The Volvo B8444S engine is an advanced 60° wide-bore short-stroke V8 engine, with a 94mm bore and a 79.5mm stroke (over-square engine). This lends to a rather high-revving nature with peak power output much later in the RPM range. In fact, Volvo rates the engine making it’s peak power of 315hp at 5850RPM and peak torque of 325 lb-ft at 3900RPM. The short stroke, coupled with the close ratio 6 speed TF-80SC automatic transmission make for a very spirited and sporty feel in the rather large and heavy XC90 that tips the scales at over 4400lb.
To give the engine a wider powerband and improve engine response when it’s not running at it’s optimal RPM, the engine is fitted with variable intake runners, with plates that open and close in the intake manifold based on engine vacuum and computer controlled with a solenoid.
Recently while checking over the engine, I heard a loud hissing noise coming from the passenger side (US market, LHD) of the engine towards the cylinder bank facing the firewall. After pulling off the plastic valvetrain cover, I found a mysterious black tank with two vacuum lines running to it – one of the lines had the nipple broken off, and the vacuum was sucking away with a great deal of noise into the vacuum tank. You can see it in the picture below, the black cylindrical tank with the broken nipple on it. I taped up the broken connection to prevent a vacuum leak.
- Volvo OEM part number: 8687949
- Supplier: SwedishAutoParts.com – $41.07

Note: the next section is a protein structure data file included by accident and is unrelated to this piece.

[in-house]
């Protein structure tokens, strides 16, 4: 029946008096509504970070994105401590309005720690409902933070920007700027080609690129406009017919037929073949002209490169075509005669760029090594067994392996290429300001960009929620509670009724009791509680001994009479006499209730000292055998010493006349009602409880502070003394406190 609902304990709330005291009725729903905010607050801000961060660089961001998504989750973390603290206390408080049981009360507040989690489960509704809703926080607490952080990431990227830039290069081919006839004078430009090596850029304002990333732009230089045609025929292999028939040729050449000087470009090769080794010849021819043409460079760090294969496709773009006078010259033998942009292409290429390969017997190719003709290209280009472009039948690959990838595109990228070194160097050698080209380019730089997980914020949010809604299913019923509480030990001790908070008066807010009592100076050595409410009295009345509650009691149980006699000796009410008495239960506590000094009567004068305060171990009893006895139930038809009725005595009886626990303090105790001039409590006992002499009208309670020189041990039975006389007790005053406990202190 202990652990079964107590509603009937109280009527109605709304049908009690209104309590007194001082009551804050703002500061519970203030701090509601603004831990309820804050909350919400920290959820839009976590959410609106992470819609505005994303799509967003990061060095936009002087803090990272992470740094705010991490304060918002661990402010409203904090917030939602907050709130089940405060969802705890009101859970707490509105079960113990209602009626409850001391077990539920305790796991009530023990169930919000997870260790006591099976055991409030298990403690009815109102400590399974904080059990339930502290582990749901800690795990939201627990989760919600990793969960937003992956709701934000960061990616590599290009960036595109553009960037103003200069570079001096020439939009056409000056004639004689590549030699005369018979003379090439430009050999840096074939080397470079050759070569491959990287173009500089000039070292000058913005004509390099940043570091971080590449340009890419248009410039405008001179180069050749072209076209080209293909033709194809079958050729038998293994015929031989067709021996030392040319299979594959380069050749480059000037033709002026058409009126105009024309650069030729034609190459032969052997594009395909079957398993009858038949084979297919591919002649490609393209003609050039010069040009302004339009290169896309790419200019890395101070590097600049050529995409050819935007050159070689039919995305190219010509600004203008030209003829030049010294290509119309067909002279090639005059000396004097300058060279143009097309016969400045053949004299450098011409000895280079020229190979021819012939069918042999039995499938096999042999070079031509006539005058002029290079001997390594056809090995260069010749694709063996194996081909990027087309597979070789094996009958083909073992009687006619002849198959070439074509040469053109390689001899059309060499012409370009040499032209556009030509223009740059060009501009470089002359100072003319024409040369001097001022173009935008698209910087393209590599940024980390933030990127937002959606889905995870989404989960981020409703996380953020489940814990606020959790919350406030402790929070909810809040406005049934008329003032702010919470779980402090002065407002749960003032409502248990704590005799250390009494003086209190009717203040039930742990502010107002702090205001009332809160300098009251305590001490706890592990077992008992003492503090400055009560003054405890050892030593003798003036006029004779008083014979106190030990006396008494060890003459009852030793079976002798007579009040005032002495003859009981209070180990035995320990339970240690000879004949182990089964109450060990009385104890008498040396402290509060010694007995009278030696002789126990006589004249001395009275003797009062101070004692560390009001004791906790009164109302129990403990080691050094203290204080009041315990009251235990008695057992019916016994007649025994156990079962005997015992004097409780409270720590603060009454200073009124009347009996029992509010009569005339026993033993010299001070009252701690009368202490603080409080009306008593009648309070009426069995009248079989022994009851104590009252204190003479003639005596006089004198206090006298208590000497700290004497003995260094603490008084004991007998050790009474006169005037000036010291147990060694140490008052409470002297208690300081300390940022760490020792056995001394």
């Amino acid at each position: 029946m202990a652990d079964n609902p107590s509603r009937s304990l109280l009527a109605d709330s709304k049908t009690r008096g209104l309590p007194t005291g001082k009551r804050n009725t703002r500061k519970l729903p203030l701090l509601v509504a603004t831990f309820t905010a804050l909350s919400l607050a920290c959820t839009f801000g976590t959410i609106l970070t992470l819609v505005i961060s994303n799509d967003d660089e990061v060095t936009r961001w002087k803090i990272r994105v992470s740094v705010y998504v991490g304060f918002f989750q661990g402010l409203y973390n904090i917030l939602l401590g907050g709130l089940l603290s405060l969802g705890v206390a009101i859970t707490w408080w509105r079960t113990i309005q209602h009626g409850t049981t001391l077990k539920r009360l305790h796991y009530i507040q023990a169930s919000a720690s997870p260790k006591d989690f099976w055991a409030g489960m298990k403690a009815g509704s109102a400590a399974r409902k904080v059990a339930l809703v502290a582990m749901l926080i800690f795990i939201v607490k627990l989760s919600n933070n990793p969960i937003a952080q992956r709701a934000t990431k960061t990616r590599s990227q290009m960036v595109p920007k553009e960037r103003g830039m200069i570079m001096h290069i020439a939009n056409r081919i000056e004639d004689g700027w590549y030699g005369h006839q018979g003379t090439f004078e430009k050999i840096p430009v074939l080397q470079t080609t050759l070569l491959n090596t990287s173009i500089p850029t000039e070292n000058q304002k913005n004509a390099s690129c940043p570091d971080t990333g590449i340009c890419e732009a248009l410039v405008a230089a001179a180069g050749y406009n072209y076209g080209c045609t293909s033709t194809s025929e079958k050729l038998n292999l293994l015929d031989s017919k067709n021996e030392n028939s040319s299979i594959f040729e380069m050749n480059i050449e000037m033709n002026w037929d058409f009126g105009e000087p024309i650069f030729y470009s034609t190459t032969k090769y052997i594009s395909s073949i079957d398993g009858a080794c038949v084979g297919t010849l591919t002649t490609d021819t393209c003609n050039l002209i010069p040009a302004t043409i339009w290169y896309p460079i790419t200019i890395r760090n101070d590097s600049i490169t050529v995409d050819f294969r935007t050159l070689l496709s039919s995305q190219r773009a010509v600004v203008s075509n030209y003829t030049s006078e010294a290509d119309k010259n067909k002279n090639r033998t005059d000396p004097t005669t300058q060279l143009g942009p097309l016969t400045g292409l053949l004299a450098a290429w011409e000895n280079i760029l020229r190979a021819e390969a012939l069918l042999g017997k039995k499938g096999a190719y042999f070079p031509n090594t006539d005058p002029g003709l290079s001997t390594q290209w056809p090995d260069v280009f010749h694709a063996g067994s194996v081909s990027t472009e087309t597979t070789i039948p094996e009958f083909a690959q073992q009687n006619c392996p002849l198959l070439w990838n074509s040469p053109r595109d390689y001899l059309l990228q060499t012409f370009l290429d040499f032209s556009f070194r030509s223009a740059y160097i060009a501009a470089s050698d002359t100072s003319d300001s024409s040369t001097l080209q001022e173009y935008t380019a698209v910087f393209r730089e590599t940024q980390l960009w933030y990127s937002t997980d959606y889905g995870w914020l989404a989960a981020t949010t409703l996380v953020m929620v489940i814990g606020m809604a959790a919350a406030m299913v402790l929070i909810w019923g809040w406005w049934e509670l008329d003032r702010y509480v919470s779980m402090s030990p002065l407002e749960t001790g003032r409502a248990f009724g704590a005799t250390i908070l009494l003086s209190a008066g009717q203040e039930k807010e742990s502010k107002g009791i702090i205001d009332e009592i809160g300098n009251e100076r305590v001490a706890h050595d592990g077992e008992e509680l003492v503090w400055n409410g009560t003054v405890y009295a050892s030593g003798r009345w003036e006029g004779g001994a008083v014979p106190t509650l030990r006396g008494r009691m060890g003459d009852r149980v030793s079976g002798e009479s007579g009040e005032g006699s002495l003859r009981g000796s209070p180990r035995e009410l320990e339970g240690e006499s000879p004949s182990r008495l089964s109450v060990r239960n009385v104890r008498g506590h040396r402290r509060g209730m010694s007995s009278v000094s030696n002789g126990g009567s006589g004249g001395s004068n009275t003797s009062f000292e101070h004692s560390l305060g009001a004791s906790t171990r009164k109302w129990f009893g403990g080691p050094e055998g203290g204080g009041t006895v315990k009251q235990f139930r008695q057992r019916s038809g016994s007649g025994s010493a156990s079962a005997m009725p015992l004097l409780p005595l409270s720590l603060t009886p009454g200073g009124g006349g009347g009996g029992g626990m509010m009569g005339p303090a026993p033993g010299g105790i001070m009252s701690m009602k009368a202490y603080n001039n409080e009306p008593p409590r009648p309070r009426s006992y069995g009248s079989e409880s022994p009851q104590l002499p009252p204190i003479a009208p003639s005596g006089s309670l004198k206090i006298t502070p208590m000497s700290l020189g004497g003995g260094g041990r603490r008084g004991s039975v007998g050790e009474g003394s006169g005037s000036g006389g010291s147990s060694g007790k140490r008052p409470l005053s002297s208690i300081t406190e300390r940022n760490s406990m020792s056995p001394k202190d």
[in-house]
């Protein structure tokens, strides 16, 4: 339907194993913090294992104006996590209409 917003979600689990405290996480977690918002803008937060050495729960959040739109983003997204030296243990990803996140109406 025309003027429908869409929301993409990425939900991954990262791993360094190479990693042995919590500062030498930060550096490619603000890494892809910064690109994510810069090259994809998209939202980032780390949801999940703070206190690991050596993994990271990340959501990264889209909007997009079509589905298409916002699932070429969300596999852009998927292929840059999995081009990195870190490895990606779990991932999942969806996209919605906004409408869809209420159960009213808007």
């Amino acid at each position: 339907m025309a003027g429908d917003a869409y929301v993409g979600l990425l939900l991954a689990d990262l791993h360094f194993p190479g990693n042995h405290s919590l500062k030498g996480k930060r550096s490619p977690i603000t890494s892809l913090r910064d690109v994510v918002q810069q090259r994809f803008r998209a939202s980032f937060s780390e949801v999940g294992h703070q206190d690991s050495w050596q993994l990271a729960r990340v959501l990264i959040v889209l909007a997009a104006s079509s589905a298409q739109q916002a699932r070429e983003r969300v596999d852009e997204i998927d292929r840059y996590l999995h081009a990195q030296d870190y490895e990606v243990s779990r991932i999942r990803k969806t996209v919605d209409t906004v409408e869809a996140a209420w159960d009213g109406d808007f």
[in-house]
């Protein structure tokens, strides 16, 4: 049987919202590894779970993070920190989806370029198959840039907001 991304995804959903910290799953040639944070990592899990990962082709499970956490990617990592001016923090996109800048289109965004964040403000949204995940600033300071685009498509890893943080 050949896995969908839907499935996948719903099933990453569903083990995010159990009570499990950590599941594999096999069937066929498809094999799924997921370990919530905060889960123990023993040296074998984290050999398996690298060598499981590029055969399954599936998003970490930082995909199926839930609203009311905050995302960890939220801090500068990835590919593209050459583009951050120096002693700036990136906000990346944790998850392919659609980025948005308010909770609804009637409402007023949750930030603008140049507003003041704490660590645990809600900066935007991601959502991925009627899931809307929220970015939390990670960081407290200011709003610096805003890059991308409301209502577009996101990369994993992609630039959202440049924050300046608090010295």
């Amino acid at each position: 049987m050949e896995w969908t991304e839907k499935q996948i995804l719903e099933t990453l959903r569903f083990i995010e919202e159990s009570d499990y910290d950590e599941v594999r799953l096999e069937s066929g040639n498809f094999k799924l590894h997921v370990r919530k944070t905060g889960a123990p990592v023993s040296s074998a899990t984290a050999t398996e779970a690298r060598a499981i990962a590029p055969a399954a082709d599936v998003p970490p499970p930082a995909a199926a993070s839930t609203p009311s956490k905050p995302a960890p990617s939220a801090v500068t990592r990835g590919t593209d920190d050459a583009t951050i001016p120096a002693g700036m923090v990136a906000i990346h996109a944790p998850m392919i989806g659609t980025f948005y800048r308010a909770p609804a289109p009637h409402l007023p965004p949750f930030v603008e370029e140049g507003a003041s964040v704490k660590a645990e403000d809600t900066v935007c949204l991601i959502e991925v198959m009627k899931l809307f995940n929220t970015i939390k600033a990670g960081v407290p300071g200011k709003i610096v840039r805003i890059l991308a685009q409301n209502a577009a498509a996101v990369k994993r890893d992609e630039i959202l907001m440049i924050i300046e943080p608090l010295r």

Here is an exploded parts diagram of the vacuum tank. It is labeled as #6 in this diagram:
When you get the part, you get the metal bracket and the tank. The solenoid is a separate part. Here’s what it looks like from the parts supplier. Country of origin is Japan:
Installing the part is actually much easier than it looks:
- Remove upper engine mount. This is the piece that looks like a strut bar. Remove the two bolts on each strut tower, then remove the bolt and flange nut on the upper engine mount. Lift the entire assembly off the strut towers. It’s rather heavy.
- Remove the rear (firewall side) decorative valve cover. No fasteners on this one.
- Spray down the hose connections with a light lubricant, such as WD-40 or PB Blaster. This helps to loosen the hoses on the nipples so they come off easier and save you the trouble of possibly breaking more nipples on more fittings.
- Remove the orange clip to the solenoid. This has to be removed so you can access the two bolts that fasten the bracket to the engine block.
- Carefully remove the hoses from the vacuum tank. Take your time and try to twist them a bit before yanking them to prevent breaking more fittings. For the nipple that broke off inside the hose, you can just get a new vacuum line from Autozone or do what I did and spray down the inside of the hose a bit with the lubricant and then get a small screwdriver and pry it out.
- Remove the solenoid from the bracket. You need to do this because the lower bolt for the bracket is blocked by the solenoid. It is bolted in by a very small bolt on the back facing the firewall.
- Remove the bracket from the engine block. Two bolts, very straightforward.
- Once the bracket and the tank are out, swap, and re-install. If needed, lube the nipples on the new tank and on the solenoid to help the hoses go on easier. The tank is also a one-way check valve, and the hoses has yellow and white paint to match the connections on the tank. Make sure you put them on in the right location!
- That’s it. You’re done. Total time for me was about 20 minutes.
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